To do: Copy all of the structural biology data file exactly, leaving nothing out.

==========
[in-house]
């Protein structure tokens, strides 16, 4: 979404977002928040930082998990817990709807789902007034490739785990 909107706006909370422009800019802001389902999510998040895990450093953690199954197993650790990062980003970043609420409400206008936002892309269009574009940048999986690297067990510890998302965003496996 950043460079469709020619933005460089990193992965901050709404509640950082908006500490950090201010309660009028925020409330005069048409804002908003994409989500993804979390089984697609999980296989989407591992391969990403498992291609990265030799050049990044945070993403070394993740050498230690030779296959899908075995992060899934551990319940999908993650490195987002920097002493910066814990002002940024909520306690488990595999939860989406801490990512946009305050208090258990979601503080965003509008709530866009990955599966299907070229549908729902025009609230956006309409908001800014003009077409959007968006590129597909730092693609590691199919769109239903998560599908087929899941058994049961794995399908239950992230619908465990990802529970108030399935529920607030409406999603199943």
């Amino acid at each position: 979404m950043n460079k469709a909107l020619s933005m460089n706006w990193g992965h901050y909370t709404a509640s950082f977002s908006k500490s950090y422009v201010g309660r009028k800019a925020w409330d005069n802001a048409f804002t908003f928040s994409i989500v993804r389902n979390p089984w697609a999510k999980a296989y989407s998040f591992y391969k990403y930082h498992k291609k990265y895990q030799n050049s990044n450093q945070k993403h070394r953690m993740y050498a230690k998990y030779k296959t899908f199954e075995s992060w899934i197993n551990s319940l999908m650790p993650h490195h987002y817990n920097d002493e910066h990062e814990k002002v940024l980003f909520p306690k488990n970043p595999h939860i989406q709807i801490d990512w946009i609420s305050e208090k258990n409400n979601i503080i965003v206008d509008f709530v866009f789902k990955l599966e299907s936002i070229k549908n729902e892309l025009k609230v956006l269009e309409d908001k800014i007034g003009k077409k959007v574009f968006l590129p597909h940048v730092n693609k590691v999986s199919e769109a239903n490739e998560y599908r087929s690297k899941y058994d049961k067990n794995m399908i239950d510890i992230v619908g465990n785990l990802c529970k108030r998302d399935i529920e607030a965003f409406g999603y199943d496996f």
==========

[in-house]
């Protein structure tokens, strides 16, 4: 979404977002928040930082998990817990709807789902007034490739785990 909107706006909370422009800019802001389902999510998040895990450093953690199954197993650790990062980003970043609420409400206008936002892309269009574009940048999986690297067990510890998302965003496996 950043460079469709020619933005460089990193992965901050709404509640950082908006500490950090201010309660009028925020409330005069048409804002908003994409989500993804979390089984697609999980296989989407591992391969990403498992291609990265030799050049990044945070993403070394993740050498230690030779296959899908075995992060899934551990319940999908993650490195987002920097002493910066814990002002940024909520306690488990595999939860989406801490990512946009305050208090258990979601503080965003509008709530866009990955599966299907070229549908729902025009609230956006309409908001800014003009077409959007968006590129597909730092693609590691199919769109239903998560599908087929899941058994049961794995399908239950992230619908465990990802529970108030399935529920607030409406999603199943």
């Amino acid at each position: 979404m950043n460079k469709a909107l020619s933005m460089n706006w990193g992965h901050y909370t709404a509640s950082f977002s908006k500490s950090y422009v201010g309660r009028k800019a925020w409330d005069n802001a048409f804002t908003f928040s994409i989500v993804r389902n979390p089984w697609a999510k999980a296989y989407s998040f591992y391969k990403y930082h498992k291609k990265y895990q030799n050049s990044n450093q945070k993403h070394r953690m993740y050498a230690k998990y030779k296959t899908f199954e075995s992060w899934i197993n551990s319940l999908m650790p993650h490195h987002y817990n920097d002493e910066h990062e814990k002002v940024l980003f909520p306690k488990n970043p595999h939860i989406q709807i801490d990512w946009i609420s305050e208090k258990n409400n979601i503080i965003v206008d509008f709530v866009f789902k990955l599966e299907s936002i070229k549908n729902e892309l025009k609230v956006l269009e309409d908001k800014i007034g003009k077409k959007v574009f968006l590129p597909h940048v730092n693609k590691v999986s199919e769109a239903n490739e998560y599908r087929s690297k899941y058994d049961k067990n794995m399908i239950d510890i992230v619908g465990n785990l990802c529970k108030r998302d399935i529920e607030a965003f409406g999603y199943d496996f």